Places to stop between Sioux Falls and Rapid City, Part I

For tourists headed west on Interstate 90 to a Black Hills vacation, Sioux Falls is the last major population center they encounter until Rapid City.

There’s an awful lot of driving between those two places — about 350 miles, which is enough to engender fears of boredom and whining kids. But the drive across South Dakota need not be boring. In fact, there are so many things to do along I-90 between Sioux Falls and Rapid City that you could easily spend a day of your vacation just exploring the places along the way.

Following is a rundown, from east to west, of some of my favorite spots between Sioux Falls and the Missouri River. The next time I post, I’ll list my favorites between the river and Rapid City.

  • Falls Park, Sioux Falls: Yes, there are actually falls in Sioux Falls. Falls Park, located near the city’s downtown area, is a great place to stop and stretch your legs. The kids can roam around the park looking at the falls from varous angles, and the whole family can climb the stairs of the lookout tower for a better view. With the roaring falls as a backdrop, Falls Parks is also a great place to take a family picture.
  • Porter Sculpture Park, near Montrose: Located about a half-hour west of Sioux Falls in a rural setting, this is a place for families to stop and laugh and roam. Wayne Porter has erected some of the more interesting iron sculpures you’ll ever see in a pasture along the roadside. If you don’t stop, you’ll probably find yourself thinking that you should have.
  • Corn Palace, Mitchell: There’s only one place in the world where you can see a large building covered in artworks made out of corn and various grains: The World’s Only Corn Palace, located about an hour west of Sioux Falls in Mitchell. This is another one of the places that’s worth stopping just for the sheer novelty of it. While you’re in Mitchell, you might also consider visiting the Prehistoric Indian Village, the Dakota Discovery Museum and the McGovern Legacy Museum.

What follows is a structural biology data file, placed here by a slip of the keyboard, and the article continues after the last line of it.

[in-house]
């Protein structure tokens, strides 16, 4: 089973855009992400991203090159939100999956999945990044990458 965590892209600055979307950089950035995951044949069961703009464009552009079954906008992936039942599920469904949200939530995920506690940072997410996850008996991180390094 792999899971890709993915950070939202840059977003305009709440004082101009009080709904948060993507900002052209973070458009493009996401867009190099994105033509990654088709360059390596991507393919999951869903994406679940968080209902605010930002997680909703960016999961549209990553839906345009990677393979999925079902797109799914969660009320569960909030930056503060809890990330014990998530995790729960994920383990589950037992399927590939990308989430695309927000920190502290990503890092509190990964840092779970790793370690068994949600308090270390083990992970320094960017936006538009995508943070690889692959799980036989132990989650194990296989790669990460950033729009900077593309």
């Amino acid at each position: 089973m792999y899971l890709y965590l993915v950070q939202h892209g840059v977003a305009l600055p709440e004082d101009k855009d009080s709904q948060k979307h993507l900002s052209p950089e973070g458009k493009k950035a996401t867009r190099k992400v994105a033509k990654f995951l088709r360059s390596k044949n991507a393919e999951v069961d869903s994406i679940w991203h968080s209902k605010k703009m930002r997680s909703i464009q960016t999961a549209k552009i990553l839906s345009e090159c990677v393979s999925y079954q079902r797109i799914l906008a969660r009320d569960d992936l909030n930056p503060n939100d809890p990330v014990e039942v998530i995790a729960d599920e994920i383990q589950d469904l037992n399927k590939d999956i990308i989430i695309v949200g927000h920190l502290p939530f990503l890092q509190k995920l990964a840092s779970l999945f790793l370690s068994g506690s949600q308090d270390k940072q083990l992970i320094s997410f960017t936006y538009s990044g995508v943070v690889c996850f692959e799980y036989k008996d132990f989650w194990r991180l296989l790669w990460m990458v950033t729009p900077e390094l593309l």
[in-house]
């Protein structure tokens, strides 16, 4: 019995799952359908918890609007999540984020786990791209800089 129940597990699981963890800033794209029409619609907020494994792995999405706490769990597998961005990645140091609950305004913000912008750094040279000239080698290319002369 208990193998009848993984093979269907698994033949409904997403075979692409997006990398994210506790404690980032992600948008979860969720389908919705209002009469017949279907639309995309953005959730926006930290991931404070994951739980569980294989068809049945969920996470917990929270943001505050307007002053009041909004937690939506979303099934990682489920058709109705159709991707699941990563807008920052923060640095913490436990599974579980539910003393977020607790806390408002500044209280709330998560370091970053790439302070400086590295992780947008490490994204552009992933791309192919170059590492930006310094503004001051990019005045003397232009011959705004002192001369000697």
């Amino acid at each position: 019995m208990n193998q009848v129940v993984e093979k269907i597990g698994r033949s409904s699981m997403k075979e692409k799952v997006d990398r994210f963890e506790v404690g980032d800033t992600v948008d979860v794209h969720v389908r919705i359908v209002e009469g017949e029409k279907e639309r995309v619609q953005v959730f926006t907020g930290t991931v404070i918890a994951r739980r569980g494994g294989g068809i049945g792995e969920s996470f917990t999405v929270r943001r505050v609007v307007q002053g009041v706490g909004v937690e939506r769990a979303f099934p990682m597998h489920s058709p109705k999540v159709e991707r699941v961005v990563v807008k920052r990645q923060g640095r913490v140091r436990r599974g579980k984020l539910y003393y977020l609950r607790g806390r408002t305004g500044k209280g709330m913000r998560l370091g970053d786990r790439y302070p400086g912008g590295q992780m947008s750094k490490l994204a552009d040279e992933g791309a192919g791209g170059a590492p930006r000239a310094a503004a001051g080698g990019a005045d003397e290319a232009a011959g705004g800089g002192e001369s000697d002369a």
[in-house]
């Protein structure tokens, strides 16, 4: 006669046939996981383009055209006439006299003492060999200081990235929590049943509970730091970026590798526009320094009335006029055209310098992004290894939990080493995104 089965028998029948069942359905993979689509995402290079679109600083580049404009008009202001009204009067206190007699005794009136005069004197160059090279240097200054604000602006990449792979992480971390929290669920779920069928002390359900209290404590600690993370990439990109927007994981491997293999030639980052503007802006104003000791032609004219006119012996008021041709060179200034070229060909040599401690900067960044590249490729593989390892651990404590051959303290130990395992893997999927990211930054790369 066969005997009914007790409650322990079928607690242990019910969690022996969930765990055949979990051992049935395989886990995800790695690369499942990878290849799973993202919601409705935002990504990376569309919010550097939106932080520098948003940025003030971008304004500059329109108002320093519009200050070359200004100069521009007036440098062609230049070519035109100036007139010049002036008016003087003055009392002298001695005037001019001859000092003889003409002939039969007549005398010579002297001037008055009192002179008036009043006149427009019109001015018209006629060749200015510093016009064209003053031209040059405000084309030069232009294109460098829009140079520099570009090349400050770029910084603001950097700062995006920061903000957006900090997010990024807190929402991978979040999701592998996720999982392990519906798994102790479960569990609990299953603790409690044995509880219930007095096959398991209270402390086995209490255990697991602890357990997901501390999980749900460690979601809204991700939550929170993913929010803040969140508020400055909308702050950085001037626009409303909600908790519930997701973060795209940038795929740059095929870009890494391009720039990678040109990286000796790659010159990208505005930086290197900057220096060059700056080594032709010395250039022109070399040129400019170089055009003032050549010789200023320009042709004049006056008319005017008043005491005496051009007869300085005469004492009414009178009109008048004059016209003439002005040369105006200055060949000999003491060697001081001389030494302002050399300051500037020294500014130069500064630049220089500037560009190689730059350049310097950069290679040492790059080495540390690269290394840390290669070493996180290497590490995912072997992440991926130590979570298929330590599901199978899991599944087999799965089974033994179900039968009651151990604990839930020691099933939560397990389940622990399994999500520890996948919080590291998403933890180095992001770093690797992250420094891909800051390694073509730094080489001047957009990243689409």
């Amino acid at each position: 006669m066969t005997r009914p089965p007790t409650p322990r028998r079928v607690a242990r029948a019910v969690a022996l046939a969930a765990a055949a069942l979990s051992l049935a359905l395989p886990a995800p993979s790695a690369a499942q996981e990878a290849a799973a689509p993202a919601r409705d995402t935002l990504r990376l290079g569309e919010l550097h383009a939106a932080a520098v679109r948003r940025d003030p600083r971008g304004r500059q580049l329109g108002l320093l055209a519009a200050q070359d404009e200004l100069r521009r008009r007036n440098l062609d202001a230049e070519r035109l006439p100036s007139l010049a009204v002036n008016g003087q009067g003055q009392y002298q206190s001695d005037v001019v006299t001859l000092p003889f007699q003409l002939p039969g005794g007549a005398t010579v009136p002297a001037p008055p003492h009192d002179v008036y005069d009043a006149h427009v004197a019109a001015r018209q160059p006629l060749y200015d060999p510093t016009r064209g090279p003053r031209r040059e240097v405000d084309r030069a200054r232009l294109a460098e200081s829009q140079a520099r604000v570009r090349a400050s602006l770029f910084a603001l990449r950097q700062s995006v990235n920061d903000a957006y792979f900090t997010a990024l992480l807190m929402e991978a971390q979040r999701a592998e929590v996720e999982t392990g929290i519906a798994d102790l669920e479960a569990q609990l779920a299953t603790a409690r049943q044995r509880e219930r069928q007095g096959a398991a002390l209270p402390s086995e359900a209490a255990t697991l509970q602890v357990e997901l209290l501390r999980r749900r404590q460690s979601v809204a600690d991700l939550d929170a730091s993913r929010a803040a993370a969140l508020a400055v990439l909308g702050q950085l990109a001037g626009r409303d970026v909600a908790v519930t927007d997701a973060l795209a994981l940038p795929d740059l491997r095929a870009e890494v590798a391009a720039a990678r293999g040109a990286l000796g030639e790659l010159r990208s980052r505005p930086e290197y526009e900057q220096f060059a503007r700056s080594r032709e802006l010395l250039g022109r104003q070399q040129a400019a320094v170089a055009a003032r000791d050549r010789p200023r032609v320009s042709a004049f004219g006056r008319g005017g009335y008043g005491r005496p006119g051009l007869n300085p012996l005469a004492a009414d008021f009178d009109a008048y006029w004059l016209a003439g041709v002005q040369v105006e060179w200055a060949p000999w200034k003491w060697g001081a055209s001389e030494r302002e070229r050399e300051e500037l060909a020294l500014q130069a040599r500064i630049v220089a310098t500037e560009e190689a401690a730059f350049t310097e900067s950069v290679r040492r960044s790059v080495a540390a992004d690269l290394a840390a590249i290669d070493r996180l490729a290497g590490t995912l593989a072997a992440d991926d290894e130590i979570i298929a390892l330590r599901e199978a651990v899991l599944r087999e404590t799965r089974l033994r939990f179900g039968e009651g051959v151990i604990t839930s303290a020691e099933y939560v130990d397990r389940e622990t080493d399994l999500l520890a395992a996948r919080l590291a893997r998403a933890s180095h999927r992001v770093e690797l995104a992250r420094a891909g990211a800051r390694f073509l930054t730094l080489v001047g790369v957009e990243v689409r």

• South Dakota Tractor Museum, Kimball: This attraction consists of a bunch of steel sheds erected by old, retired farmers who wanted to show off some of their antique tractors, farm equipment and vehicles. The people are just as interesting, though, as the exhibits. Oftentimes, the museum is staffed by one of the old farmers whose stuff is on exhibit. If you’re lucky enough to get a tour from one of those guys, you’ll get to hear some great, firsthand stories about growing up on farms in South Dakota before running water or electricity.
  • Lewis and Clark Interpretive Center, near Chamberlain: This is really a glorified rest stop between exits 263 and 265, about two hours west of Sioux Falls. But you won’t find many rest stops with a view like this one. It’s perched high atop the bluffs on the east side of the Missouri River, with a sweeping view of the river both upstream and downstream. There also are some exhibits related to the Lewis and Clark expedition, which came through the modern-day Chamberlain area.
  • Al’s Oasis, Oacoma: On the other side of the river from the Lewis and Clark Interpretive Center is Al’s Oasis, one of the best places to eat in the state. Here you can get a great beef or buffalo burger, or any number of other selections, and shop for souvenirs in a really nice gift shop. 

About Author

Seth Tupper

Seth Tupper was born and raised in South Dakota and earned a bachelor's degree in journalism from South Dakota State University in 2001. After college, he worked at a newspaper in Minnesota and then returned to South Dakota in 2003 to join the staff of The Daily Republic in Mitchell, where he is currently the publisher. Seth has won numerous awards for his writing, including the 2007 Outstanding Young Journalist award in the daily newspapers category of the South Dakota Newspaper Association's Better Newspapers Contest. Seth's day-job and freelance work have granted him opportunities to meet hundreds of South Dakotans and travel across much of the state. He also spends a lot of his free time exploring South Dakota's state and national parks, hiking trails and kayak-friendly rivers.

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